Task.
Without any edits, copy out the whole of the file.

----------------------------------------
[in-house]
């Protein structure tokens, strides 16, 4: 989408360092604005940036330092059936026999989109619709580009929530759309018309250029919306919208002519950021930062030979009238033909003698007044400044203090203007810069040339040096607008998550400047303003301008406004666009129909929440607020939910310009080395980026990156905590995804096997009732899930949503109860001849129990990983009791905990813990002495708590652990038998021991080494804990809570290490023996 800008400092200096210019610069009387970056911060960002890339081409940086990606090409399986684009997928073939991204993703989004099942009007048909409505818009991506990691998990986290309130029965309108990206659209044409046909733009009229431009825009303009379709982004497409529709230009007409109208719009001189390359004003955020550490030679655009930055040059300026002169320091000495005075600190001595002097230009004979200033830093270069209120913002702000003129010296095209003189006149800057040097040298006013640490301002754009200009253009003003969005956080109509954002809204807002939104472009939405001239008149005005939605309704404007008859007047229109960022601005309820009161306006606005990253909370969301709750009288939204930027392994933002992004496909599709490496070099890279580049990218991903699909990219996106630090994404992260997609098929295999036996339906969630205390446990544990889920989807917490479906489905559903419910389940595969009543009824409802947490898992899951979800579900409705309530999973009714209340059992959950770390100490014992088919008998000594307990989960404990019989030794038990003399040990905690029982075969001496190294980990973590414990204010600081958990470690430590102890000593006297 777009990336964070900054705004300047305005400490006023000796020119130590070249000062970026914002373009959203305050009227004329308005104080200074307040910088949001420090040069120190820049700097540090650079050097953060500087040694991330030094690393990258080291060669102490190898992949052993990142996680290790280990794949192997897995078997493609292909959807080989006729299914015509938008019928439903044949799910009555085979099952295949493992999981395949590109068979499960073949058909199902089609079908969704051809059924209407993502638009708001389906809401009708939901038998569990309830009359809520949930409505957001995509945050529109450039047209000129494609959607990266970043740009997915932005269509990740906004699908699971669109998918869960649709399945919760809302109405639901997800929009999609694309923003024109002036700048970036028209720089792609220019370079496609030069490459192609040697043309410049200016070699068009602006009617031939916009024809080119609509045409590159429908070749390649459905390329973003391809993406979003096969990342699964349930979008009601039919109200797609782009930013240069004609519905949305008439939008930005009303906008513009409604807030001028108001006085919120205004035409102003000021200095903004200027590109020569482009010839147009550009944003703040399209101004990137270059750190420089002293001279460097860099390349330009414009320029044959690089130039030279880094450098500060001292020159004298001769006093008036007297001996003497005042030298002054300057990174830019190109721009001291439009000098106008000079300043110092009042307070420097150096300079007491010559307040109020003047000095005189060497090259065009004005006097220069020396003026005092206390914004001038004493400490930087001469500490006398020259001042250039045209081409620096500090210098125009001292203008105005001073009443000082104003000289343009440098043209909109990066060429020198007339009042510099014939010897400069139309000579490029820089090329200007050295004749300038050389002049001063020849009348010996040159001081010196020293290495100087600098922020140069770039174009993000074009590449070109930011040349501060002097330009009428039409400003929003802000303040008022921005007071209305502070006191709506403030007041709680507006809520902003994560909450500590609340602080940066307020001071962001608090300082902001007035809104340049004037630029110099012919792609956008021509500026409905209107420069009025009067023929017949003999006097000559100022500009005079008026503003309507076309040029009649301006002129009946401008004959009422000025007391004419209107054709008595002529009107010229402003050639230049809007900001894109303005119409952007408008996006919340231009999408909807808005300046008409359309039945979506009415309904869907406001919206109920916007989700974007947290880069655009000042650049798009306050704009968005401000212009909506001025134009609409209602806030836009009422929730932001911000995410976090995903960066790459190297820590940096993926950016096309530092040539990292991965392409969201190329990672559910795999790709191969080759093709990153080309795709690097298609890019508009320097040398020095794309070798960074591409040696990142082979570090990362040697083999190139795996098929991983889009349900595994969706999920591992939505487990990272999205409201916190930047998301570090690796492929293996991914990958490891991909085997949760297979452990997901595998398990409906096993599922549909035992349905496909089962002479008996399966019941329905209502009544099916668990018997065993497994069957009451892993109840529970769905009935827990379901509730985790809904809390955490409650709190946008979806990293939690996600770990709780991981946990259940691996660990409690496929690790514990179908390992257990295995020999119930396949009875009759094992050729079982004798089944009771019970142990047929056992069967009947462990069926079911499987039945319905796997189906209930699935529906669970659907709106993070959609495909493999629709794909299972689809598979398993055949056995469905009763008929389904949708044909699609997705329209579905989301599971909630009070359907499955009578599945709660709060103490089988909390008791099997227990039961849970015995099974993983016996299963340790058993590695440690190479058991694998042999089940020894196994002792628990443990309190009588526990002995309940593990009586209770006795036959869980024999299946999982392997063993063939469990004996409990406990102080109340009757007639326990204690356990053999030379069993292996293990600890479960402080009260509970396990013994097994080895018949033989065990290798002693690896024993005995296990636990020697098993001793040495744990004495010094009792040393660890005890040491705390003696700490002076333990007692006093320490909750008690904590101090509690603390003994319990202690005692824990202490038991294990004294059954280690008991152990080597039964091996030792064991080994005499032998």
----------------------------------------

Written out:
[in-house]
């Protein structure tokens, strides 16, 4: 989408360092604005940036330092059936026999989109619709580009929530759309018309250029919306919208002519950021930062030979009238033909003698007044400044203090203007810069040339040096607008998550400047303003301008406004666009129909929440607020939910310009080395980026990156905590995804096997009732899930949503109860001849129990990983009791905990813990002495708590652990038998021991080494804990809570290490023996 800008400092200096210019610069009387970056911060960002890339081409940086990606090409399986684009997928073939991204993703989004099942009007048909409505818009991506990691998990986290309130029965309108990206659209044409046909733009009229431009825009303009379709982004497409529709230009007409109208719009001189390359004003955020550490030679655009930055040059300026002169320091000495005075600190001595002097230009004979200033830093270069209120913002702000003129010296095209003189006149800057040097040298006013640490301002754009200009253009003003969005956080109509954002809204807002939104472009939405001239008149005005939605309704404007008859007047229109960022601005309820009161306006606005990253909370969301709750009288939204930027392994933002992004496909599709490496070099890279580049990218991903699909990219996106630090994404992260997609098929295999036996339906969630205390446990544990889920989807917490479906489905559903419910389940595969009543009824409802947490898992899951979800579900409705309530999973009714209340059992959950770390100490014992088919008998000594307990989960404990019989030794038990003399040990905690029982075969001496190294980990973590414990204010600081958990470690430590102890000593006297 777009990336964070900054705004300047305005400490006023000796020119130590070249000062970026914002373009959203305050009227004329308005104080200074307040910088949001420090040069120190820049700097540090650079050097953060500087040694991330030094690393990258080291060669102490190898992949052993990142996680290790280990794949192997897995078997493609292909959807080989006729299914015509938008019928439903044949799910009555085979099952295949493992999981395949590109068979499960073949058909199902089609079908969704051809059924209407993502638009708001389906809401009708939901038998569990309830009359809520949930409505957001995509945050529109450039047209000129494609959607990266970043740009997915932005269509990740906004699908699971669109998918869960649709399945919760809302109405639901997800929009999609694309923003024109002036700048970036028209720089792609220019370079496609030069490459192609040697043309410049200016070699068009602006009617031939916009024809080119609509045409590159429908070749390649459905390329973003391809993406979003096969990342699964349930979008009601039919109200797609782009930013240069004609519905949305008439939008930005009303906008513009409604807030001028108001006085919120205004035409102003000021200095903004200027590109020569482009010839147009550009944003703040399209101004990137270059750190420089002293001279460097860099390349330009414009320029044959690089130039030279880094450098500060001292020159004298001769006093008036007297001996003497005042030298002054300057990174830019190109721009001291439009000098106008000079300043110092009042307070420097150096300079007491010559307040109020003047000095005189060497090259065009004005006097220069020396003026005092206390914004001038004493400490930087001469500490006398020259001042250039045209081409620096500090210098125009001292203008105005001073009443000082104003000289343009440098043209909109990066060429020198007339009042510099014939010897400069139309000579490029820089090329200007050295004749300038050389002049001063020849009348010996040159001081010196020293290495100087600098922020140069770039174009993000074009590449070109930011040349501060002097330009009428039409400003929003802000303040008022921005007071209305502070006191709506403030007041709680507006809520902003994560909450500590609340602080940066307020001071962001608090300082902001007035809104340049004037630029110099012919792609956008021509500026409905209107420069009025009067023929017949003999006097000559100022500009005079008026503003309507076309040029009649301006002129009946401008004959009422000025007391004419209107054709008595002529009107010229402003050639230049809007900001894109303005119409952007408008996006919340231009999408909807808005300046008409359309039945979506009415309904869907406001919206109920916007989700974007947290880069655009000042650049798009306050704009968005401000212009909506001025134009609409209602806030836009009422929730932001911000995410976090995903960066790459190297820590940096993926950016096309530092040539990292991965392409969201190329990672559910795999790709191969080759093709990153080309795709690097298609890019508009320097040398020095794309070798960074591409040696990142082979570090990362040697083999190139795996098929991983889009349900595994969706999920591992939505487990990272999205409201916190930047998301570090690796492929293996991914990958490891991909085997949760297979452990997901595998398990409906096993599922549909035992349905496909089962002479008996399966019941329905209502009544099916668990018997065993497994069957009451892993109840529970769905009935827990379901509730985790809904809390955490409650709190946008979806990293939690996600770990709780991981946990259940691996660990409690496929690790514990179908390992257990295995020999119930396949009875009759094992050729079982004798089944009771019970142990047929056992069967009947462990069926079911499987039945319905796997189906209930699935529906669970659907709106993070959609495909493999629709794909299972689809598979398993055949056995469905009763008929389904949708044909699609997705329209579905989301599971909630009070359907499955009578599945709660709060103490089988909390008791099997227990039961849970015995099974993983016996299963340790058993590695440690190479058991694998042999089940020894196994002792628990443990309190009588526990002995309940593990009586209770006795036959869980024999299946999982392997063993063939469990004996409990406990102080109340009757007639326990204690356990053999030379069993292996293990600890479960402080009260509970396990013994097994080895018949033989065990290798002693690896024993005995296990636990020697098993001793040495744990004495010094009792040393660890005890040491705390003696700490002076333990007692006093320490909750008690904590101090509690603390003994319990202690005692824990202490038991294990004294059954280690008991152990080597039964091996030792064991080994005499032998």